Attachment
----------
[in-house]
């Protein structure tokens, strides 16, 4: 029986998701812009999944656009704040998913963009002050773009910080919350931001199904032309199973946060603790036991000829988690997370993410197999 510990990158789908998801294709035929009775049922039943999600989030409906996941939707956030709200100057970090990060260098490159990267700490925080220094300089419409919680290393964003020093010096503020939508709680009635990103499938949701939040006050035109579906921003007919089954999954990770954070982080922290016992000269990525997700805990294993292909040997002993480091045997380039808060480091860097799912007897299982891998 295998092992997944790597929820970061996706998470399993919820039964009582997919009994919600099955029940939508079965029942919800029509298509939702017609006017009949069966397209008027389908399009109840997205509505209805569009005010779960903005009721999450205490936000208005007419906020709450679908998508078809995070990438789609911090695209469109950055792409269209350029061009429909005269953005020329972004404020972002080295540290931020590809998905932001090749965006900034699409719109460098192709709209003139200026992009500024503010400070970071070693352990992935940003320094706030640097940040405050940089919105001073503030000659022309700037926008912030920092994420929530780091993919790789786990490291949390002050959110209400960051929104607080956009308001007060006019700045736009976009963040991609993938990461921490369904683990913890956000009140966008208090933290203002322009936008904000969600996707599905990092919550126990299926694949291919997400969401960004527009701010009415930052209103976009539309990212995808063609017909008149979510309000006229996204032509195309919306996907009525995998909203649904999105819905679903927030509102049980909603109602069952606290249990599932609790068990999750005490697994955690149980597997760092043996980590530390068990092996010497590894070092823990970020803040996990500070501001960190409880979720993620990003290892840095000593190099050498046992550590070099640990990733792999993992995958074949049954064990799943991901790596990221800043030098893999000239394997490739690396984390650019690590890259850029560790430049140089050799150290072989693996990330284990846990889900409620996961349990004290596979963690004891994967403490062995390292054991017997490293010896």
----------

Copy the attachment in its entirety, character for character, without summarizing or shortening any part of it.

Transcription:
[in-house]
């Protein structure tokens, strides 16, 4: 029986998701812009999944656009704040998913963009002050773009910080919350931001199904032309199973946060603790036991000829988690997370993410197999 510990990158789908998801294709035929009775049922039943999600989030409906996941939707956030709200100057970090990060260098490159990267700490925080220094300089419409919680290393964003020093010096503020939508709680009635990103499938949701939040006050035109579906921003007919089954999954990770954070982080922290016992000269990525997700805990294993292909040997002993480091045997380039808060480091860097799912007897299982891998 295998092992997944790597929820970061996706998470399993919820039964009582997919009994919600099955029940939508079965029942919800029509298509939702017609006017009949069966397209008027389908399009109840997205509505209805569009005010779960903005009721999450205490936000208005007419906020709450679908998508078809995070990438789609911090695209469109950055792409269209350029061009429909005269953005020329972004404020972002080295540290931020590809998905932001090749965006900034699409719109460098192709709209003139200026992009500024503010400070970071070693352990992935940003320094706030640097940040405050940089919105001073503030000659022309700037926008912030920092994420929530780091993919790789786990490291949390002050959110209400960051929104607080956009308001007060006019700045736009976009963040991609993938990461921490369904683990913890956000009140966008208090933290203002322009936008904000969600996707599905990092919550126990299926694949291919997400969401960004527009701010009415930052209103976009539309990212995808063609017909008149979510309000006229996204032509195309919306996907009525995998909203649904999105819905679903927030509102049980909603109602069952606290249990599932609790068990999750005490697994955690149980597997760092043996980590530390068990092996010497590894070092823990970020803040996990500070501001960190409880979720993620990003290892840095000593190099050498046992550590070099640990990733792999993992995958074949049954064990799943991901790596990221800043030098893999000239394997490739690396984390650019690590890259850029560790430049140089050799150290072989693996990330284990846990889900409620996961349990004290596979963690004891994967403490062995390292054991017997490293010896």